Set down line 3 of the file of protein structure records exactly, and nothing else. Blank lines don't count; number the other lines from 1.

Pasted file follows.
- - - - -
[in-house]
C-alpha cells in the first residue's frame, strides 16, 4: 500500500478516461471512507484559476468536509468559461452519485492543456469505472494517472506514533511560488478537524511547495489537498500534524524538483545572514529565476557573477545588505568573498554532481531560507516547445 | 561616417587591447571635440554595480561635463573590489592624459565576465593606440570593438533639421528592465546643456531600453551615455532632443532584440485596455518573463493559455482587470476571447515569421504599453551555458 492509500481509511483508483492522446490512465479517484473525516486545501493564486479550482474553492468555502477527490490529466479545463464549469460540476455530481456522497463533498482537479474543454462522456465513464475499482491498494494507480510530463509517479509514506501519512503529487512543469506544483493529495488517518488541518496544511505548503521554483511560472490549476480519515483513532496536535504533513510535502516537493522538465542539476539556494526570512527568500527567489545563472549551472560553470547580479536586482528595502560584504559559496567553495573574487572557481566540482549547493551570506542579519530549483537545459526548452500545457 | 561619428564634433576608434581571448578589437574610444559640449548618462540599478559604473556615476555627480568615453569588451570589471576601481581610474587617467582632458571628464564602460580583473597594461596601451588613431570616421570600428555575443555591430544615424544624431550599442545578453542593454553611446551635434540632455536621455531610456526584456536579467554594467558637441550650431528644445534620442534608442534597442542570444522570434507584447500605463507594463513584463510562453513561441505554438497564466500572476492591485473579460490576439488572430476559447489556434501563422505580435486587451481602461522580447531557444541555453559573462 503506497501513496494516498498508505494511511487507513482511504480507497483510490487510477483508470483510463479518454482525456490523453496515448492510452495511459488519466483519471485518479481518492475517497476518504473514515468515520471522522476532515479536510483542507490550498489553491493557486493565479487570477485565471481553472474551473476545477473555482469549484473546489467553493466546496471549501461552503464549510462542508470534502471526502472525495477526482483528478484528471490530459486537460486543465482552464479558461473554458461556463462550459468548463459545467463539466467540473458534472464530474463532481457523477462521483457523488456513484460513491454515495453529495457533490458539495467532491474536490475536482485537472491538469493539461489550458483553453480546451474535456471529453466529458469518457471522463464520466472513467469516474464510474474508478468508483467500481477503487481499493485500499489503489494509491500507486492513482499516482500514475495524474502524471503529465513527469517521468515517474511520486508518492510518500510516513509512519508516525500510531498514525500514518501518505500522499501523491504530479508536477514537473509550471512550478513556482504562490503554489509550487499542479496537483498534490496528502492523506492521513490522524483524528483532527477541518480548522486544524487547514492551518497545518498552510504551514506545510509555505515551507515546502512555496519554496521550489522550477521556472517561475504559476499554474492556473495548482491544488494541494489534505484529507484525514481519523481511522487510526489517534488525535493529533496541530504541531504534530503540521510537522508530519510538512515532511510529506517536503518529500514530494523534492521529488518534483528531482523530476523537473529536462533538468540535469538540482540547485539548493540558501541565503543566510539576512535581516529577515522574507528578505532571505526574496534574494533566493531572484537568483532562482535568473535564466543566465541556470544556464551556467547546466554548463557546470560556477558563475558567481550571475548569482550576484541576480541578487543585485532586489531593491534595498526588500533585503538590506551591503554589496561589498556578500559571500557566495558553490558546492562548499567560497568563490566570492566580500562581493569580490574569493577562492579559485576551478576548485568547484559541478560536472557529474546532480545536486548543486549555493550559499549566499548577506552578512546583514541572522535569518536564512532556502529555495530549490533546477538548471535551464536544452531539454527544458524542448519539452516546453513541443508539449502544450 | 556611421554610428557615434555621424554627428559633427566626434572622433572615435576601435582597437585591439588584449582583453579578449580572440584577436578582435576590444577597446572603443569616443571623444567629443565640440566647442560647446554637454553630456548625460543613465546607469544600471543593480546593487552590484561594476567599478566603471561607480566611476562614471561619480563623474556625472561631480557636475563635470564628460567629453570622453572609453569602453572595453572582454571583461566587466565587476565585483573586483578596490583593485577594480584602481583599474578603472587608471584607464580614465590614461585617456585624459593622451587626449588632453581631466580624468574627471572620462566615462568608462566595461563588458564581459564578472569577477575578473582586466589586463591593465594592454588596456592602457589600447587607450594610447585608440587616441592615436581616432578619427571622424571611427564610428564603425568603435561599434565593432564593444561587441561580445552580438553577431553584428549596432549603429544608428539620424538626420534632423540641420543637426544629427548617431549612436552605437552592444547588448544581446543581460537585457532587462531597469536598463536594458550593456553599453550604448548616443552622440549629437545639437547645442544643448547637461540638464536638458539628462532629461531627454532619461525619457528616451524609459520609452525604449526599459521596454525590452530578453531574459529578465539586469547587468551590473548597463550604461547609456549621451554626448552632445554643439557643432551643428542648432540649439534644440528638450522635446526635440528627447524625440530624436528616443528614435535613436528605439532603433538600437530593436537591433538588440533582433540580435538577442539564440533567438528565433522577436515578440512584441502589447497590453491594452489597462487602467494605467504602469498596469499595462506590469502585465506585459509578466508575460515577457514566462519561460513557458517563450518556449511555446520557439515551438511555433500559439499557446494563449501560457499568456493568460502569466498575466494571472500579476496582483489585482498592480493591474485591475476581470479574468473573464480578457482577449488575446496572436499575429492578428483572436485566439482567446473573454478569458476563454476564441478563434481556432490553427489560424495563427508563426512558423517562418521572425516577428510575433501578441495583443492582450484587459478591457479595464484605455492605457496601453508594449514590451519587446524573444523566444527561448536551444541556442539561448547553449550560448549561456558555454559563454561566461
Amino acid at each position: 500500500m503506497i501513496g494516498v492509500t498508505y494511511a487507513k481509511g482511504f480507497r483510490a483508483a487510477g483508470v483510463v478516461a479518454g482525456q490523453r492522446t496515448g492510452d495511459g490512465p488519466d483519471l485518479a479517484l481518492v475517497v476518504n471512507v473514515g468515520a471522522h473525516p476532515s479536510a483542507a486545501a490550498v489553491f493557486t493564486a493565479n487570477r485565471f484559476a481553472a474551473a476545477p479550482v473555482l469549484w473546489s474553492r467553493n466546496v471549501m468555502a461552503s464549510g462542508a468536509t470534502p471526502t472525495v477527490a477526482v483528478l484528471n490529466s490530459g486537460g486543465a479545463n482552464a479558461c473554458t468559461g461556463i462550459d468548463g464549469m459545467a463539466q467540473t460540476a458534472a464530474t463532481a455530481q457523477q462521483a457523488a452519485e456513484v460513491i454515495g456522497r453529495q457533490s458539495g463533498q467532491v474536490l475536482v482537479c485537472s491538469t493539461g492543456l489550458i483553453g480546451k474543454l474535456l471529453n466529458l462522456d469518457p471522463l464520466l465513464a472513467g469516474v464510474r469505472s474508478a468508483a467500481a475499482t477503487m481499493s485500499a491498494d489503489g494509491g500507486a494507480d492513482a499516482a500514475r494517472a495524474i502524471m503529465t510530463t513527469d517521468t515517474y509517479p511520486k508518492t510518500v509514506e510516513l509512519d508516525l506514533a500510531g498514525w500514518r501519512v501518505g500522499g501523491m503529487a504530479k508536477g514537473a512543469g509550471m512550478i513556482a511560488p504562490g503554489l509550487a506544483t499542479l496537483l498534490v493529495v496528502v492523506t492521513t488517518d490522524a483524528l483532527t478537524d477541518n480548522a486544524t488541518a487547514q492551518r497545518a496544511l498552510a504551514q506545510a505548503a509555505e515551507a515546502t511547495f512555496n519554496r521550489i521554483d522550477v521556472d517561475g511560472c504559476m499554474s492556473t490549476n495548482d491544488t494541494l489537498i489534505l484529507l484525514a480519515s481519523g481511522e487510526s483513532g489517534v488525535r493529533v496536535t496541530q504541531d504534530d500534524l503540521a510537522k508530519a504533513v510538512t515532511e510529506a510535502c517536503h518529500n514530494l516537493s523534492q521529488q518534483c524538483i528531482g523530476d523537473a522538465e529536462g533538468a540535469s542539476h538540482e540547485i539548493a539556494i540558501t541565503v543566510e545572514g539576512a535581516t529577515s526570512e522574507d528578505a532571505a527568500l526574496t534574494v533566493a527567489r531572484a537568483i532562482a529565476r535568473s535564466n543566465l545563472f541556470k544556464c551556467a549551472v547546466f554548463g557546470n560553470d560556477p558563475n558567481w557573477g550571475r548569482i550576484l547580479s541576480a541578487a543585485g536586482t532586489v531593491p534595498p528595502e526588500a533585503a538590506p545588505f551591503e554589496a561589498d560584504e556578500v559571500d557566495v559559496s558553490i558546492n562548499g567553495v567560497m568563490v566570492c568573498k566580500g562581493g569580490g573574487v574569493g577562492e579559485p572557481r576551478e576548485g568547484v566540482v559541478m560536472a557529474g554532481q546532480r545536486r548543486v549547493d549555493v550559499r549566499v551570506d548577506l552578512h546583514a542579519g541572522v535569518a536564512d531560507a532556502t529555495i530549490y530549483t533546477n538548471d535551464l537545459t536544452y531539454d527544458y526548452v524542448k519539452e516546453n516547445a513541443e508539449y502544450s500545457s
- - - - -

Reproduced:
Amino acid at each position: 500500500m503506497i501513496g494516498v492509500t498508505y494511511a487507513k481509511g482511504f480507497r483510490a483508483a487510477g483508470v483510463v478516461a479518454g482525456q490523453r492522446t496515448g492510452d495511459g490512465p488519466d483519471l485518479a479517484l481518492v475517497v476518504n471512507v473514515g468515520a471522522h473525516p476532515s479536510a483542507a486545501a490550498v489553491f493557486t493564486a493565479n487570477r485565471f484559476a481553472a474551473a476545477p479550482v473555482l469549484w473546489s474553492r467553493n466546496v471549501m468555502a461552503s464549510g462542508a468536509t470534502p471526502t472525495v477527490a477526482v483528478l484528471n490529466s490530459g486537460g486543465a479545463n482552464a479558461c473554458t468559461g461556463i462550459d468548463g464549469m459545467a463539466q467540473t460540476a458534472a464530474t463532481a455530481q457523477q462521483a457523488a452519485e456513484v460513491i454515495g456522497r453529495q457533490s458539495g463533498q467532491v474536490l475536482v482537479c485537472s491538469t493539461g492543456l489550458i483553453g480546451k474543454l474535456l471529453n466529458l462522456d469518457p471522463l464520466l465513464a472513467g469516474v464510474r469505472s474508478a468508483a467500481a475499482t477503487m481499493s485500499a491498494d489503489g494509491g500507486a494507480d492513482a499516482a500514475r494517472a495524474i502524471m503529465t510530463t513527469d517521468t515517474y509517479p511520486k508518492t510518500v509514506e510516513l509512519d508516525l506514533a500510531g498514525w500514518r501519512v501518505g500522499g501523491m503529487a504530479k508536477g514537473a512543469g509550471m512550478i513556482a511560488p504562490g503554489l509550487a506544483t499542479l496537483l498534490v493529495v496528502v492523506t492521513t488517518d490522524a483524528l483532527t478537524d477541518n480548522a486544524t488541518a487547514q492551518r497545518a496544511l498552510a504551514q506545510a505548503a509555505e515551507a515546502t511547495f512555496n519554496r521550489i521554483d522550477v521556472d517561475g511560472c504559476m499554474s492556473t490549476n495548482d491544488t494541494l489537498i489534505l484529507l484525514a480519515s481519523g481511522e487510526s483513532g489517534v488525535r493529533v496536535t496541530q504541531d504534530d500534524l503540521a510537522k508530519a504533513v510538512t515532511e510529506a510535502c517536503h518529500n514530494l516537493s523534492q521529488q518534483c524538483i528531482g523530476d523537473a522538465e529536462g533538468a540535469s542539476h538540482e540547485i539548493a539556494i540558501t541565503v543566510e545572514g539576512a535581516t529577515s526570512e522574507d528578505a532571505a527568500l526574496t534574494v533566493a527567489r531572484a537568483i532562482a529565476r535568473s535564466n543566465l545563472f541556470k544556464c551556467a549551472v547546466f554548463g557546470n560553470d560556477p558563475n558567481w557573477g550571475r548569482i550576484l547580479s541576480a541578487a543585485g536586482t532586489v531593491p534595498p528595502e526588500a533585503a538590506p545588505f551591503e554589496a561589498d560584504e556578500v559571500d557566495v559559496s558553490i558546492n562548499g567553495v567560497m568563490v566570492c568573498k566580500g562581493g569580490g573574487v574569493g577562492e579559485p572557481r576551478e576548485g568547484v566540482v559541478m560536472a557529474g554532481q546532480r545536486r548543486v549547493d549555493v550559499r549566499v551570506d548577506l552578512h546583514a542579519g541572522v535569518a536564512d531560507a532556502t529555495i530549490y530549483t533546477n538548471d535551464l537545459t536544452y531539454d527544458y526548452v524542448k519539452e516546453n516547445a513541443e508539449y502544450s500545457s